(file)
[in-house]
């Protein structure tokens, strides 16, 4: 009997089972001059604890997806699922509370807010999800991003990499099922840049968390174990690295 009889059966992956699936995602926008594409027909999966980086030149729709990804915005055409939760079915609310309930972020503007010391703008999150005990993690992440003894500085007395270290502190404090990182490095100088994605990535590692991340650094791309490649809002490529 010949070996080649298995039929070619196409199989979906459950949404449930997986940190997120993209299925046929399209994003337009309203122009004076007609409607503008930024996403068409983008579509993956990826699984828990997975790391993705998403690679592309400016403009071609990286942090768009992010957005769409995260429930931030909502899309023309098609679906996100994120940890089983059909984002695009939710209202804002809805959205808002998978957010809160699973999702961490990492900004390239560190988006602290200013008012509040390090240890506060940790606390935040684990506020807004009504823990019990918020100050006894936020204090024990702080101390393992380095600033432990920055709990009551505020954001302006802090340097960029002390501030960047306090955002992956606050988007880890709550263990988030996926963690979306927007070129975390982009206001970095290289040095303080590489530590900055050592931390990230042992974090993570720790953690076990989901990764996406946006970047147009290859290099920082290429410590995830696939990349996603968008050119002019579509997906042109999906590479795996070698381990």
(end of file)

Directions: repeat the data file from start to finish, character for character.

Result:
[in-house]
């Protein structure tokens, strides 16, 4: 009997089972001059604890997806699922509370807010999800991003990499099922840049968390174990690295 009889059966992956699936995602926008594409027909999966980086030149729709990804915005055409939760079915609310309930972020503007010391703008999150005990993690992440003894500085007395270290502190404090990182490095100088994605990535590692991340650094791309490649809002490529 010949070996080649298995039929070619196409199989979906459950949404449930997986940190997120993209299925046929399209994003337009309203122009004076007609409607503008930024996403068409983008579509993956990826699984828990997975790391993705998403690679592309400016403009071609990286942090768009992010957005769409995260429930931030909502899309023309098609679906996100994120940890089983059909984002695009939710209202804002809805959205808002998978957010809160699973999702961490990492900004390239560190988006602290200013008012509040390090240890506060940790606390935040684990506020807004009504823990019990918020100050006894936020204090024990702080101390393992380095600033432990920055709990009551505020954001302006802090340097960029002390501030960047306090955002992956606050988007880890709550263990988030996926963690979306927007070129975390982009206001970095290289040095303080590489530590900055050592931390990230042992974090993570720790953690076990989901990764996406946006970047147009290859290099920082290429410590995830696939990349996603968008050119002019579509997906042109999906590479795996070698381990």